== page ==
REINSW CEO sets the record straight
16 October 2018
In a recent BuzzFeeed News article, Minister for Innovation and Better Regulation Matt Kean stated it is not in the public’s interest for real estate agents to regulate themselves. To bolster his claim, Kean cited the prevalence of underquoting* and reminded the reader that in some surveys real estate agents are perceived to be untrustworthy.

In his response to the article and Minister Kean’s comments, REINSW CEO Tim McKibbin set the record straight.

Cooperation, not self-regulation

Mikibbin says the property services industry is not seeking self-regulation, despite what Minister Kean is implying.

“The property services industry is seeking a relationship with a regulator who has competencies in the property services industry and who will work constructively and cooperatively with industry,” he says. “To me, that doesn’t seem unreasonable.” 

And Mckibbin is not alone in his beliefs. Six groups, including the Property Owners’ Association of NSW and the Real Estate Buyers Agents Association of Australia, also argued to take the property services industry out of NSW Fair Trading’s remit.

“NSW Fair Trading does not possess sufficient competencies and experience to support industry. It’s that simple,” says McKibbin.

McKibbin says NSW Fair Trading is a small dollar value-high frequency transaction regulator.

“These transactions are not typically legally or commercially complex – unlike a property transaction,” he says. “I buy a coffee on my way to work. I don’t need my solicitor’s help for that. But I do when I buy or sell real estate.

“When six industry bodies all say NSW Fair Trading is not up to the job, how can the Minister ignore them?

“Former Premier Mike Baird once rhetorically asked, ‘If industry wants to improve itself then why would Government stand in the way?’. It’s a great question, but stand in the way they do, with great enthusiasm and determination. 

“The property services industry is working hard to increase the scope and quality of the services it provides to consumers. Unfortunately, to achieve this we have to fight NSW Fair Trading and Government every step of the way.” 

Working to benefit the consumer

In the BuzzFeed article, Sarah Agar, Head of Campaigns and Policy at CHOICE, said the proposed name, Commissioner for the Property Services Industry, “raises alarm bells”. She expressed concern that the name “suggests the focus is on the industry itself and not the people that rely on that industry to give them a safe roof over their heads”.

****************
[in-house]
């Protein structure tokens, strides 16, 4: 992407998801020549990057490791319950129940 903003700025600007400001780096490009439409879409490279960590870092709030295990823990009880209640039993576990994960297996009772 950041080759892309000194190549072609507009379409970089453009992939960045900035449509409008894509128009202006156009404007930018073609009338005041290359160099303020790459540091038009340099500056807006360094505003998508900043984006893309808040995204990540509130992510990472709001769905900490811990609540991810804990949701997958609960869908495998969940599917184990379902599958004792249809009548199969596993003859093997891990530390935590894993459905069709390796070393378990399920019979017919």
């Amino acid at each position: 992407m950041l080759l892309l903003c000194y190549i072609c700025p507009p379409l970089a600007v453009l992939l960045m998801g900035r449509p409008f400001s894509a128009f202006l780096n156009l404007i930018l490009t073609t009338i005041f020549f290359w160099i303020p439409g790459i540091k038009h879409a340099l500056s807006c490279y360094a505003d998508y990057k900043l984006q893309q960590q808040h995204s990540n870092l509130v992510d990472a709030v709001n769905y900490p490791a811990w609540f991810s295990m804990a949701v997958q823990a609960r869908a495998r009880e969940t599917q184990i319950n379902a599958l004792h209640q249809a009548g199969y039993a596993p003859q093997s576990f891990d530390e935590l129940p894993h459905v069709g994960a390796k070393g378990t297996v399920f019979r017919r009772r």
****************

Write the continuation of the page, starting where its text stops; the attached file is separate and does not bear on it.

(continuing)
In his response, McKibbin welcomed any contribution or assistance CHOICE and other consumer protection organisations could provide to ensure the consumer is protected.

“We want to improve all aspects of the consumers’ experience with the property services industry,” he says.
“Prior to 2002, to gain a real estate licence you had to go to TAFE for three years and demonstrate industry experience. Now it can be done in a matter of weeks. 

“In fact, you can gain a Certificate of Registration [entry level qualification] in less than a week.”

To demonstrate how easy it is to become a real estate agent, McKibbin says journalists have completed the Certificate of Registration course just so they can write an article on how pathetic the educational requirements are.

“We have made this clear to NSW Fair Trading and Government, but did they listen? No,” says McKibbin. “This level of education puts consumers at risk and fails those people seeking a career in the industry. 

“It’s incredulous that the Minister and NSW Fair Trading state they are going to lift standards one day then say they want to de-licence auctioneers the next.

“An auction is not a theatrical event. It is the making of a contract involving large sums of money and binding people to serious contractual obligations.”

McKibbin says every time he hears Minister Kean talk about the property services industry, it validates and strengthens his resolve to seek an industry-experienced Property Services Commissioner.

When asked by Minister Kean what game he is playing, McKibbin responded: “The game is called ‘consumer protection’ and you win by providing vastly improved education, training, experience, knowledge of the regulatory environment and accountability to professional conduct.”

*Channel 10 Eyewitness News recently reported that since 2016, 89 agents have been fined for underquoting – those agents represent just 0.24 per cent of all people working in the real estate industry in NSW.
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